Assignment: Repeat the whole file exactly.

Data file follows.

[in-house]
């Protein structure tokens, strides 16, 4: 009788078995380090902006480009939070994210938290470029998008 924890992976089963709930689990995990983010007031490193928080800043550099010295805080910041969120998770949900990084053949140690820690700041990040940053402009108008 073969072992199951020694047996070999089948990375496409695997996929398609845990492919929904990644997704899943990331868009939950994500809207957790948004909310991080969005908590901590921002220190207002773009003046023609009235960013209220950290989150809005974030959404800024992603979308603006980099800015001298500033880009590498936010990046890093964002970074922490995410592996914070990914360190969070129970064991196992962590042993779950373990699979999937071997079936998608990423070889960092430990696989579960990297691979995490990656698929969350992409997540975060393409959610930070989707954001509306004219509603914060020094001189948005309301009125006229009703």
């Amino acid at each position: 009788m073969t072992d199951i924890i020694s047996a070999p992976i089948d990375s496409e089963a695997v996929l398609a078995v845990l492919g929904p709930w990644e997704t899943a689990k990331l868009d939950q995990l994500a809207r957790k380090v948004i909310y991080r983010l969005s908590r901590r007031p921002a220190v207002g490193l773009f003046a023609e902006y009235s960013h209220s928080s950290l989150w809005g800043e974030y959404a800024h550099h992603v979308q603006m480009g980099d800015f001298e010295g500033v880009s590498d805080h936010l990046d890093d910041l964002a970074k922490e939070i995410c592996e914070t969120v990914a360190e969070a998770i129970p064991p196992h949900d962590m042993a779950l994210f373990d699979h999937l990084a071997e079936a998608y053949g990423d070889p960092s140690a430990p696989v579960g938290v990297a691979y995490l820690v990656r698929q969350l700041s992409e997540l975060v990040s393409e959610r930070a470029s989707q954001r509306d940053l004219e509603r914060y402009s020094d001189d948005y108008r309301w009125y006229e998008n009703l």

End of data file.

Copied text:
[in-house]
């Protein structure tokens, strides 16, 4: 009788078995380090902006480009939070994210938290470029998008 924890992976089963709930689990995990983010007031490193928080800043550099010295805080910041969120998770949900990084053949140690820690700041990040940053402009108008 073969072992199951020694047996070999089948990375496409695997996929398609845990492919929904990644997704899943990331868009939950994500809207957790948004909310991080969005908590901590921002220190207002773009003046023609009235960013209220950290989150809005974030959404800024992603979308603006980099800015001298500033880009590498936010990046890093964002970074922490995410592996914070990914360190969070129970064991196992962590042993779950373990699979999937071997079936998608990423070889960092430990696989579960990297691979995490990656698929969350992409997540975060393409959610930070989707954001509306004219509603914060020094001189948005309301009125006229009703």
């Amino acid at each position: 009788m073969t072992d199951i924890i020694s047996a070999p992976i089948d990375s496409e089963a695997v996929l398609a078995v845990l492919g929904p709930w990644e997704t899943a689990k990331l868009d939950q995990l994500a809207r957790k380090v948004i909310y991080r983010l969005s908590r901590r007031p921002a220190v207002g490193l773009f003046a023609e902006y009235s960013h209220s928080s950290l989150w809005g800043e974030y959404a800024h550099h992603v979308q603006m480009g980099d800015f001298e010295g500033v880009s590498d805080h936010l990046d890093d910041l964002a970074k922490e939070i995410c592996e914070t969120v990914a360190e969070a998770i129970p064991p196992h949900d962590m042993a779950l994210f373990d699979h999937l990084a071997e079936a998608y053949g990423d070889p960092s140690a430990p696989v579960g938290v990297a691979y995490l820690v990656r698929q969350l700041s992409e997540l975060v990040s393409e959610r930070a470029s989707q954001r509306d940053l004219e509603r914060y402009s020094d001189d948005y108008r309301w009125y006229e998008n009703l």